Best of Lonely Wolf #22LWIFF:Poetic Hysteria, Regret & Dystopian Worlds
Wednesday 4 January 2023 09:00 GMT+1 / 03:00 EST
By Adrian Perez, CEO/Founder & Chief Film Critic
Lonely Wolf have confirmed a record-high volume of 1,804 film project submissions in 2022, with more women directors at the directorial helm than ever before, according to CEO & Founder Adrian Perez, "the male:female ratio (now 70:30) is slowly balancing itself compared to what it was during our earlier days in 2020 (before 90:10). This shows progress and we're thrilled."
Only 67 total audiovisual projects (3.7%) made official selection and virtual exhibition over an exclusive 10-day window (23-31 December 2022).
This 9th season of the Lonely Wolf International Film Festival #22LWIFF has fascinated its jury by a recurrence in the usage of specific symbology, spatial dimensionality and colouration; some independent auteurs from different corners of the globe have gravitated towards a joint thematic intersection of mechanical asphyxia at the hands of psychotic denial and delusional projection. Complex inner turmoil depicted within the claustrophobic interiors of automobiles, basements and often a very helmet or breathing mask. A generation of filmmakers breathing new meanings of cognitive defence into all sorts of headgear within tales set in current day dystopia. These mutual cinematographic deployments are sparking a new wave and have inspired the curation of unique film blocks this season, one titled “Collisions And Dead-Ends In Confined Spaces.”
The paid media campaign behind this season's festival trailer (available to watch here) reached 639,743 people, of which the virtual festival enjoyed 2,261 official attendees in free ticket sales and 8,138 total film streams for the duration of the film festival.
Amongst the most watched titles were the award-sweeper of the season Midday Black Midnight Blue (USA) with its 5 wins and a further 3 nominations, directed by Samantha Soule & Daniel Talbott, produced by Lovell Holder, starring Chris Stack, Merritt Wever, Samantha Soule and Will Pullen, all nominated for their leading and supporting performances, with the latter two winning in their respective award categories.
Deliverance (Hong Kong), directed by Kelvin Shum, another highly praised film this season that stands out in the crowded landscape of modern cinema; the film tells the story of a fractured family struggling to come to terms with their mother's passing, and explores the use of hypnosis to reconnect with the past. Kelvin Shum has masterful control over the film, creating a cohesive and emotionally resonant narrative; highly recommended for its great storytelling, breathtaking mise-en-scene, and masterful direction.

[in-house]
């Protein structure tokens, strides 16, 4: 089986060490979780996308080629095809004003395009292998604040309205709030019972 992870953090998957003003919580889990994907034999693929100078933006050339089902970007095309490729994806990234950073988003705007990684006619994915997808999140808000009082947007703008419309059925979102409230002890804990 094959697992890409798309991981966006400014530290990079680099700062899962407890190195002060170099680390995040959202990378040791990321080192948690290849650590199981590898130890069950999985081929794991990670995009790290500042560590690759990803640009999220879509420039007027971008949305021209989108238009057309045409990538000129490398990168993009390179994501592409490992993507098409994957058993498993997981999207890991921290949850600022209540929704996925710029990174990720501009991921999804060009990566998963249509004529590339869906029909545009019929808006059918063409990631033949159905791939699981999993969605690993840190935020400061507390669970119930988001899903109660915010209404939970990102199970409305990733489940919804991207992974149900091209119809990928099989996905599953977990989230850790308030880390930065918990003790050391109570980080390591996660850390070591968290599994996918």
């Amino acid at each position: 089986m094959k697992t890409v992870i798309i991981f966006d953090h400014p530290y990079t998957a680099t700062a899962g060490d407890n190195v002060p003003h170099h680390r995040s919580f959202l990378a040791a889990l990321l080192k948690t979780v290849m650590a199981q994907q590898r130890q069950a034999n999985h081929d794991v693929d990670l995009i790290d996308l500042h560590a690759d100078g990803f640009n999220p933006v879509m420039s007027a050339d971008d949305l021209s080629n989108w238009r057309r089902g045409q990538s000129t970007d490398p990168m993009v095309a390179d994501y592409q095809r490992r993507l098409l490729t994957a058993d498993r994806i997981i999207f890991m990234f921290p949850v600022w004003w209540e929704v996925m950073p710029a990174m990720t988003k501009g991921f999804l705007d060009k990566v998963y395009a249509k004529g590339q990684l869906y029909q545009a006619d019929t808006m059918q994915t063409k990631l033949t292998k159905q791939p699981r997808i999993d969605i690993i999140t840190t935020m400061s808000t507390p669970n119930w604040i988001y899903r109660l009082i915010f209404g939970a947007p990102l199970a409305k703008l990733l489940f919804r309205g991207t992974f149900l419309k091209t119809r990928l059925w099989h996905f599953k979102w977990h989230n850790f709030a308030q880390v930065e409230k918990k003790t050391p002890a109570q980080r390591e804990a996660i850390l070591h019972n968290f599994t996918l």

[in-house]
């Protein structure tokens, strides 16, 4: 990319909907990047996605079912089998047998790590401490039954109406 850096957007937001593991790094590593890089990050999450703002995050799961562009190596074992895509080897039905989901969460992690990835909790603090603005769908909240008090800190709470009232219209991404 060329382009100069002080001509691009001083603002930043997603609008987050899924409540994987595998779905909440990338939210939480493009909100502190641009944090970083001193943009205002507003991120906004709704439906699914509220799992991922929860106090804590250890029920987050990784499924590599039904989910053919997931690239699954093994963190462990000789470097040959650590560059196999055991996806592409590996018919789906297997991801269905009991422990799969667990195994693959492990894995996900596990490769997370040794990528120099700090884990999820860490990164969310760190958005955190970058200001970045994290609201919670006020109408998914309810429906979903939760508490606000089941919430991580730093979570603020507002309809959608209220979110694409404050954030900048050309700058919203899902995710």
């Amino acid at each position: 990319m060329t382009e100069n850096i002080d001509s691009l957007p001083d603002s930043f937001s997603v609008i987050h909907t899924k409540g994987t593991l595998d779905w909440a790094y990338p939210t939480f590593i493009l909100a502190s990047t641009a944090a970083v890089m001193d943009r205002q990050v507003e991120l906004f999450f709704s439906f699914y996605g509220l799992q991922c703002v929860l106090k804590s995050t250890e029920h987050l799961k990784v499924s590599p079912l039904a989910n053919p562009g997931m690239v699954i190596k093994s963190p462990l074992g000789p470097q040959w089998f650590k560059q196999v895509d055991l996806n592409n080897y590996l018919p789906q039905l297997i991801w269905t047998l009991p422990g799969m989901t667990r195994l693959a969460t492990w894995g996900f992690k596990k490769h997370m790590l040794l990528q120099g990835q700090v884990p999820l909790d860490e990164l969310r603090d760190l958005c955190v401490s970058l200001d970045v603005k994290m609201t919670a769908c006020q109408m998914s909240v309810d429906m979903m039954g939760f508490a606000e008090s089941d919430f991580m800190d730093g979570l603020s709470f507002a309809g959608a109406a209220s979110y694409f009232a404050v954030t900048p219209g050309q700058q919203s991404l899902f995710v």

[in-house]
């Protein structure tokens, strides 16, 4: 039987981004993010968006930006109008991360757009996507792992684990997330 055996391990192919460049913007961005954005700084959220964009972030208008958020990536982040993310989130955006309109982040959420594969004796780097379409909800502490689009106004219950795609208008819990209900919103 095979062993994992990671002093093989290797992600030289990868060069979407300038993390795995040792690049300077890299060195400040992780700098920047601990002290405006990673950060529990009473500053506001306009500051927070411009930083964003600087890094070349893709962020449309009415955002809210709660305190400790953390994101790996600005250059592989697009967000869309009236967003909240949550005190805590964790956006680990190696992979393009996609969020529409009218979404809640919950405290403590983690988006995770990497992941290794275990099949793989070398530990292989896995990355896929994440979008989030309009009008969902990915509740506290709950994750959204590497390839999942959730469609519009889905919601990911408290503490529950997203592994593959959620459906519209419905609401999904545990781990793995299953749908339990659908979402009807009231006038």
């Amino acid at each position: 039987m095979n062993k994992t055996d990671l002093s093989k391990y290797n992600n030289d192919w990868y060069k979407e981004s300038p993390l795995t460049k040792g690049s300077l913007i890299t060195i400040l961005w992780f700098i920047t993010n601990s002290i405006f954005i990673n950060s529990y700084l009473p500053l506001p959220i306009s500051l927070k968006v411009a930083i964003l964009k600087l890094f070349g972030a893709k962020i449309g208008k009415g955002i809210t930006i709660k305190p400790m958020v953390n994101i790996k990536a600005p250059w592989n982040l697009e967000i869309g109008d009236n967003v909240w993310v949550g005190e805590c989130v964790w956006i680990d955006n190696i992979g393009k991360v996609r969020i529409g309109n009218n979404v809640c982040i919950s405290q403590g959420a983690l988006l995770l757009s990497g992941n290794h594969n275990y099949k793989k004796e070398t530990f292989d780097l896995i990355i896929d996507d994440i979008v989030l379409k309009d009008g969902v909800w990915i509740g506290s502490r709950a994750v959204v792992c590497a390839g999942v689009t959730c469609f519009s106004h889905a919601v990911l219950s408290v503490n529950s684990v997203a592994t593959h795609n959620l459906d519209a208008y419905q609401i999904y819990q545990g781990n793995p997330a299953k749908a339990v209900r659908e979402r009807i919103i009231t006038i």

The Sitges acclaimed Unheimlich (Mexico), directed by Fabio Colonna, drew many viewers with its aforementioned popularity; and plenty of the live-action and CGI sci-fi award contenders of the season were amongst the top 5 most watched daily, with The Eye: Calathek (USA), directed by Aaron Sims, Distance - Act I: The Peacock And The Sphinx (Canada), directed by Eddy Loukil, WhatKilledTimmyBenson (Netherlands), directed by Nick Cremers, Transfert (France), directed by Jonathan Degrelle, and Anomaly (Indonesia), directed by Brian Tan, all dominating.
Another selected title to spark discussion was The Duel (USA), directed by Justin Matthews, for its star casting in Dylan Sprouse, also nominated for his leading role.
The music videos of the season also sparked virtual discussion, with the award-sweeper, experimental, and socio-political Enough (USA), directed by Caleb Slain, but more so the music video and original song Jungle Go Dumb (USA), performed by Biscuit, directed by Jonathan Haddad & Nino Graff, featuring the multi-Grammy award winner Will.i.am.
Another of our highest awards of the season is the Outstanding Contribution To Independent Filmmaking Award and we're thrilled this season to present it to Elly Yae Li Cho. The Eclipse: Recognized By The Sound and Sum (Republic of Korea) are two differing, highly-exhibited, multi-award winning audiovisual canvases that share Elly Yae Li Cho's artistic imprint for subtextual richness, narrative silence, experimental and poetic hysteria. Sum is Elly Cho's most complex canvas yet, both on a logistical and psychoanalytic front, ever soothing to watch with its captivating, dreamlike, whilst biblical declaration on personal freedom and existentialism. The Eclipse: Recognized By The Sound, pushes beyond a declaration to an academic text worthy of study and deconstruction, Elly Cho's most transgressive of the two art films, for its trauma-focused psychotherapy via the hands of visual storytelling, its defragmented narratology shows Dziga Vertov's very life-caught-unawares theorem as it replicates real psychogenic amnesia and recurring depersonalisation. Elly Cho's artistic DNA imprint merges both a beauty and trauma for life, Cho finds much sanctuary in untouched natural ecosystems and is a true mental health advocator, but above all here's one of the most talented and innovative film directors of our generation.